When it comes time to replace or renew the roof of their home, Eichler owners have a more difficult time making a decision on how to proceed than the average homeowner, who typically settles on shingles, shingles or shingles (albeit of different types). The flat or minimally-sloped roofs that crown nearly every Eichler ever built—even the 60's era center gable models are more flat than not—lend themselves to range of roofing materials. From the old standby, tar-and-gravel, to modified bitumen three-ply, polyurethane foam, or single-ply systems (such as the Duro-Last product), the homeowner must sort through a range of conflicting opinions and choices.
Determining the answers to a few basic questions can help guide the homeowner to a roofing solution that is right for them. However, be forewarned, there is no single "right" answer for everyone, as these days a quality roof can be had in a variety of forms.
Does your current roof need to be removed?
If your roof had a poor quality installation in the past, or wasn't properly maintained and has deteriorated past the point of being repairable, then it may need to be completely removed before the new roof is applied. To apply a new tar-and-gravel roof or a modified bitumen three-ply, tear off of the existing roof is generally required, so removal of your old roof would have to be done anyway. But polyurethane foam and most single-ply systems can often be applied over the existing roof, even if it's leaking, avoiding tear off costs.
How important is conserving energy?
Homeowners who have gone from the original Eichler roof, with its almost useless half-inch of fiberglass insulation, to a modern insulated roof are invariably amazed at the dramatic difference it makes in both blocking the summer heat and retaining precious heat through the winter. Rigid foam insulation can be added beneath any of the roofing systems listed above, and of course spray-on polyurethane foam roofs are by their very nature highly insulating. While changing to a well-insulated roof will surely reduce your heating bill to some degree every winter, if your current roof is in good shape it probably does not make economic sense to put out for a new roof just to cut down on your gas cost over the winter: it would take several decades to recoup that investment. The real benefit will be in increased comfort during the summer months.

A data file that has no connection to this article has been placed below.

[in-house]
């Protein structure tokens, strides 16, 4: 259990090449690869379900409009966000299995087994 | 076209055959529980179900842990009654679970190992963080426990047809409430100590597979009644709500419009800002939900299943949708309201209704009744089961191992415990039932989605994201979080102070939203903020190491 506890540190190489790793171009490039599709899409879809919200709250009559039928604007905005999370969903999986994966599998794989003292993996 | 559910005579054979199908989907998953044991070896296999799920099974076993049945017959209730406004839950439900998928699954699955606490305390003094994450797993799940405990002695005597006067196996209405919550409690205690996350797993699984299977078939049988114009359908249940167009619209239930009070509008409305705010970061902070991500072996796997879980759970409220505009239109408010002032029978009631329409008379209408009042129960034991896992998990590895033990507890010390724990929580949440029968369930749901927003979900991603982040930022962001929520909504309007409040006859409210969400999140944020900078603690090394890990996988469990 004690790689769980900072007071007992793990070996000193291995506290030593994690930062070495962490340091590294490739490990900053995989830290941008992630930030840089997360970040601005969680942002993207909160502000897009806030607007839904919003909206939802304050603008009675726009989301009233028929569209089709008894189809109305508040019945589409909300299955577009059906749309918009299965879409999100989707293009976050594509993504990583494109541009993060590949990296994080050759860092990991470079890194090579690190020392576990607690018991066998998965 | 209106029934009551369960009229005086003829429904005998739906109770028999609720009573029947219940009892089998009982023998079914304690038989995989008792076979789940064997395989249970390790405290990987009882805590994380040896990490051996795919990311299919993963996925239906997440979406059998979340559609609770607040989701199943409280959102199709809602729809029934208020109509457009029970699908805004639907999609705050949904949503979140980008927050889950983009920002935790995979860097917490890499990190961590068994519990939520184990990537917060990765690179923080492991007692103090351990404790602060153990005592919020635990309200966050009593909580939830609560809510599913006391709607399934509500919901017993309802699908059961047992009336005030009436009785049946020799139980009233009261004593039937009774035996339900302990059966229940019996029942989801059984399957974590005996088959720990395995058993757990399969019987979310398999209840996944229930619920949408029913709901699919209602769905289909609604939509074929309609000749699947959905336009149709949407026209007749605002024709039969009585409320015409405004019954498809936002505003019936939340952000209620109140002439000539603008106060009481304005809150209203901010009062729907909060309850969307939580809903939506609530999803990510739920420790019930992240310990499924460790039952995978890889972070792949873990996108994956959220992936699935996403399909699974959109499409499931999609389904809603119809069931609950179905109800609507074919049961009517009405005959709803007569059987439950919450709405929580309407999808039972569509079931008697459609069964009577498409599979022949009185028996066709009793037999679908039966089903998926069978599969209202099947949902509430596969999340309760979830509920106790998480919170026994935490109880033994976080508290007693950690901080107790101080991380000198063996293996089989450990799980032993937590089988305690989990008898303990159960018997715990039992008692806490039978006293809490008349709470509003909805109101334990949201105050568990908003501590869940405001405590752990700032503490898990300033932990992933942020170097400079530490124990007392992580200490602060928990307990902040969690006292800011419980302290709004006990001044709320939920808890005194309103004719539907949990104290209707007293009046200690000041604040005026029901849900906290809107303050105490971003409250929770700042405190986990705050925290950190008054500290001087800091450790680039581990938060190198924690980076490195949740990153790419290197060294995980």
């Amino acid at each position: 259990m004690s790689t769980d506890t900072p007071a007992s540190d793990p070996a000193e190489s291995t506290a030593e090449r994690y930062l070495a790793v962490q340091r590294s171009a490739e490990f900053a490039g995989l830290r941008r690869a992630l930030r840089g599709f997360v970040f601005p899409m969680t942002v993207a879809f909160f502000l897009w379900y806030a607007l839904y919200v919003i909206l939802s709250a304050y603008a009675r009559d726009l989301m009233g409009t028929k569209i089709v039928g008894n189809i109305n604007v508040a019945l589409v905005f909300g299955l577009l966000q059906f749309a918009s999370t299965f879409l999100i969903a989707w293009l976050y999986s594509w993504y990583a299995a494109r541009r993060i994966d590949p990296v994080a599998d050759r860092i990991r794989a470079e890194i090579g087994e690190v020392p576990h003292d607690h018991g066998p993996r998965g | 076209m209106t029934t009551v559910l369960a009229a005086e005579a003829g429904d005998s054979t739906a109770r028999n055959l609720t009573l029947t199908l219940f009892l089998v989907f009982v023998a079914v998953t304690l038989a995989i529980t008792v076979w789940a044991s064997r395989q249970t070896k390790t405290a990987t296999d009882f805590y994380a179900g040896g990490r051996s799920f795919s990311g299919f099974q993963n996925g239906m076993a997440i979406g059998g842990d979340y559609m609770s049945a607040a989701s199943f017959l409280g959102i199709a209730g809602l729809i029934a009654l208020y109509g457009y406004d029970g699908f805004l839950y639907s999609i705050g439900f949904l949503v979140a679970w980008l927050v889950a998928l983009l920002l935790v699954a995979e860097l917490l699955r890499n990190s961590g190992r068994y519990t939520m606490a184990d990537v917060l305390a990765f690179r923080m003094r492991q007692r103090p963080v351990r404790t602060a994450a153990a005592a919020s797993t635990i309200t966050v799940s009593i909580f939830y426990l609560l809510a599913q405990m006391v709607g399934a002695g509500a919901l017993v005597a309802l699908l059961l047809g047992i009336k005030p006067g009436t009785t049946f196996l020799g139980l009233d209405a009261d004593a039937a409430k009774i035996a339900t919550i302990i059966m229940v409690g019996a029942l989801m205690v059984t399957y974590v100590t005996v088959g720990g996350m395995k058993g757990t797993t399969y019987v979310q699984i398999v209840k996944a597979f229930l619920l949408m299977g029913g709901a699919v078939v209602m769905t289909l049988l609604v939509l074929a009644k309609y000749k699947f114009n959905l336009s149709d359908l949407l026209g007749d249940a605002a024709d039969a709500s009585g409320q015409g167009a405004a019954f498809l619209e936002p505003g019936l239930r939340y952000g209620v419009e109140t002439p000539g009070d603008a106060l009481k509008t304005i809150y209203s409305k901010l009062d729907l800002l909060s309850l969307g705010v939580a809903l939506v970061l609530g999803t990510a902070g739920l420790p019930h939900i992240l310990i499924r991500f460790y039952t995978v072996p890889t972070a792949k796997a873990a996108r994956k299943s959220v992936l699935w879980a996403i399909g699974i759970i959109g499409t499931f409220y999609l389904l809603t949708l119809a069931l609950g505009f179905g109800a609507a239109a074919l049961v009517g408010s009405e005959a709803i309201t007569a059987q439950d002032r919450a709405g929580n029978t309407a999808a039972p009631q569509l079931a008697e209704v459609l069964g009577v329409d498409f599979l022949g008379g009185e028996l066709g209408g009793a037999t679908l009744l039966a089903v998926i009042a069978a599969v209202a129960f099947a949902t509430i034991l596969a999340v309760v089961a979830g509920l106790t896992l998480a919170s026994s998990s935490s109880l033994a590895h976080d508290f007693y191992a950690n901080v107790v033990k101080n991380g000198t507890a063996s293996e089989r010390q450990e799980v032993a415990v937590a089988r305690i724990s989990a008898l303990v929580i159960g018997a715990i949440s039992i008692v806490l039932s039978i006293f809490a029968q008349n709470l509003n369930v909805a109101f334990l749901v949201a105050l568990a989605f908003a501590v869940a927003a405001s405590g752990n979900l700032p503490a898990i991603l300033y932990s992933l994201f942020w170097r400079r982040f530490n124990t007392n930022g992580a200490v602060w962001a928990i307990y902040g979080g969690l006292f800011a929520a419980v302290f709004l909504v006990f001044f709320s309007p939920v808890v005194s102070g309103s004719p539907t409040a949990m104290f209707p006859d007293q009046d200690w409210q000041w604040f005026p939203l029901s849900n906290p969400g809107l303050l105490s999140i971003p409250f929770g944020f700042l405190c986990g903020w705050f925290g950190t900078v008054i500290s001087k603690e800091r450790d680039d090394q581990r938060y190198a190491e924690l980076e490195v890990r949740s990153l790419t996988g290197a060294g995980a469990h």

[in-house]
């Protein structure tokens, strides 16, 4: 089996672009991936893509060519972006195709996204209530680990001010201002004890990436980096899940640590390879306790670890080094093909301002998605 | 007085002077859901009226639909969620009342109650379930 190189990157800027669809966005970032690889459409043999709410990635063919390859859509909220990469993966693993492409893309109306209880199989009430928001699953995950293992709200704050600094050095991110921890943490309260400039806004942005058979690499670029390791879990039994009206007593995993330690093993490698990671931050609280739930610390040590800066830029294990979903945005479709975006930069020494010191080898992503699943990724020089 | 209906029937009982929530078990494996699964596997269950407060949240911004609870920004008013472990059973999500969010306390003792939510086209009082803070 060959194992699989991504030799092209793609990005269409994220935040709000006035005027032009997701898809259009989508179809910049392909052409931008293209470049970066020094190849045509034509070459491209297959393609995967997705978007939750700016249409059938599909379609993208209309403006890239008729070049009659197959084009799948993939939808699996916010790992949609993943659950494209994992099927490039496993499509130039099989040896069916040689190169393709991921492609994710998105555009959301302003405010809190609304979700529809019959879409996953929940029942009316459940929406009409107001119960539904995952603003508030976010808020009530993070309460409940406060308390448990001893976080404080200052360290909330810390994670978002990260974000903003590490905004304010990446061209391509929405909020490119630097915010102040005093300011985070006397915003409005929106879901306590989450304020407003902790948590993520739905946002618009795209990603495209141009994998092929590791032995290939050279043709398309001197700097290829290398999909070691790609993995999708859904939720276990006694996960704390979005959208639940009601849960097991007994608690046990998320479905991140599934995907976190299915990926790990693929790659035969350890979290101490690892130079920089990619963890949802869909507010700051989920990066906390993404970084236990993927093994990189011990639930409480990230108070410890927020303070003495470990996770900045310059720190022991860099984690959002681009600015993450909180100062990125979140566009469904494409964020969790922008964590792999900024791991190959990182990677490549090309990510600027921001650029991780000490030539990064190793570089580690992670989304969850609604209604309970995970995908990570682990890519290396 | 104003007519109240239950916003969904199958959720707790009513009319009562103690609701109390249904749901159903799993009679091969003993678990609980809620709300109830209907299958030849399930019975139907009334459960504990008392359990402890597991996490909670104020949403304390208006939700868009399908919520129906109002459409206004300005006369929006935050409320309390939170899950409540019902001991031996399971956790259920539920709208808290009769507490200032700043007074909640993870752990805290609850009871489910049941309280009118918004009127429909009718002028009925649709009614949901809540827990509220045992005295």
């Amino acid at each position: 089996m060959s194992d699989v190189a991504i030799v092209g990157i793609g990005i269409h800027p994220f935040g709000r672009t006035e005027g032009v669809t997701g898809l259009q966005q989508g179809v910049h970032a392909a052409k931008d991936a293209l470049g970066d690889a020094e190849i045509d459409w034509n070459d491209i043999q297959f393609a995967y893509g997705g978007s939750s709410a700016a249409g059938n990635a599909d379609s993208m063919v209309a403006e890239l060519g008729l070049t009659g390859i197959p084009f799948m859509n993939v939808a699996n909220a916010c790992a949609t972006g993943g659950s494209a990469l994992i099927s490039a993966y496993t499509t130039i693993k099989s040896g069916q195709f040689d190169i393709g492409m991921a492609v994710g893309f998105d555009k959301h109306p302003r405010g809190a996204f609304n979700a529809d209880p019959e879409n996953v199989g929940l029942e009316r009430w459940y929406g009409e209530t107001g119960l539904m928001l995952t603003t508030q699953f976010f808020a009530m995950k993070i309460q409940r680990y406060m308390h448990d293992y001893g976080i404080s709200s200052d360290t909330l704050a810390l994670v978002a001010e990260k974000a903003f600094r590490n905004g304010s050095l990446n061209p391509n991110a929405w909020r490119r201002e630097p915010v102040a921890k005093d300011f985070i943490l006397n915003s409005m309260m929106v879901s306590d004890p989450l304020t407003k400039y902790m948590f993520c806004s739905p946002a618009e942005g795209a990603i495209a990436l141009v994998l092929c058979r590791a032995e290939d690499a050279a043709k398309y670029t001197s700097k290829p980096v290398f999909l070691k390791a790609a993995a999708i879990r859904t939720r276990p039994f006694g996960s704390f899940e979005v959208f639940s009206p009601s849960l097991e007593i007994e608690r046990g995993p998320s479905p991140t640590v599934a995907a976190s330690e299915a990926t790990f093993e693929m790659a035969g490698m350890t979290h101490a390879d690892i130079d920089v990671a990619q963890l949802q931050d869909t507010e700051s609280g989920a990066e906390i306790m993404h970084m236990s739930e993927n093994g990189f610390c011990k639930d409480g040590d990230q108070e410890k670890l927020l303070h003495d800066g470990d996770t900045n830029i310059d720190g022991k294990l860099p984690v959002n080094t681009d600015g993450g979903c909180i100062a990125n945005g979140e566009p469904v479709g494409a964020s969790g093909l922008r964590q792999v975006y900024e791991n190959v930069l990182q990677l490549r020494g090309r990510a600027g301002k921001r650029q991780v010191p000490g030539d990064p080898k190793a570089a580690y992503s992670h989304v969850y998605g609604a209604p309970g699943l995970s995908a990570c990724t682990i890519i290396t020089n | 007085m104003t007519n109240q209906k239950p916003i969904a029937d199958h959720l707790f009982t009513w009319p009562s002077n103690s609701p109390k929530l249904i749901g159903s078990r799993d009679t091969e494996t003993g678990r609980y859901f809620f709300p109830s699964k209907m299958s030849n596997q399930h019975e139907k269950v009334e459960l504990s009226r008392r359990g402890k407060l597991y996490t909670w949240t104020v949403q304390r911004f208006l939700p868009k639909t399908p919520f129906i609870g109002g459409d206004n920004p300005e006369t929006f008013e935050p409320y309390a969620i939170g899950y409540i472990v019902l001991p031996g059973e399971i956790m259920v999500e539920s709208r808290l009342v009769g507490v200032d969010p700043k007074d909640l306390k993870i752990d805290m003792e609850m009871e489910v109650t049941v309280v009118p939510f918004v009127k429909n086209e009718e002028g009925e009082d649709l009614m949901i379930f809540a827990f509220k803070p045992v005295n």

Is the original Eichler roof appearance important to you?
There are those who consider white or shiny roofs an eyesore, and depending on how your house is oriented to the street, and towards its neighbors, a brilliant white roof can be a problem in neighborly relations. This is not a trivial concern, but at the same time, light-colored or reflective roofs can significantly reduce heat gain in the summer, making your non-air-conditioned Eichler much more comfortable. Alternatively, you can try to have it both ways by having rigid foam insulation installed under a tar-and-gravel application for that dark, authentic look.
Is price a primary concern?
Everyone has to live within their means, except Larry Ellison, but then that poor guy doesn't live in an Eichler. If price is the most important consideration, one may decide to go with tar-and-gravel on that basis alone, but keep in mind the projected lifespan of that roof before re-roofing is required, and the cost of the re-roof. Modified bitumen, foam, and single-plys like the Duro-Last system can offer up to 20-year warranties with varying degrees of maintenance.
Finally, don't neglect the importance of choosing a qualified, reliable roofer for this job. The best roofing materials can be worthless unless they are properly installed. Ask neighbors and friends how they handled re-roofing and the choices they made: first-hand experiences from a variety of sources can be the most valuable information of all.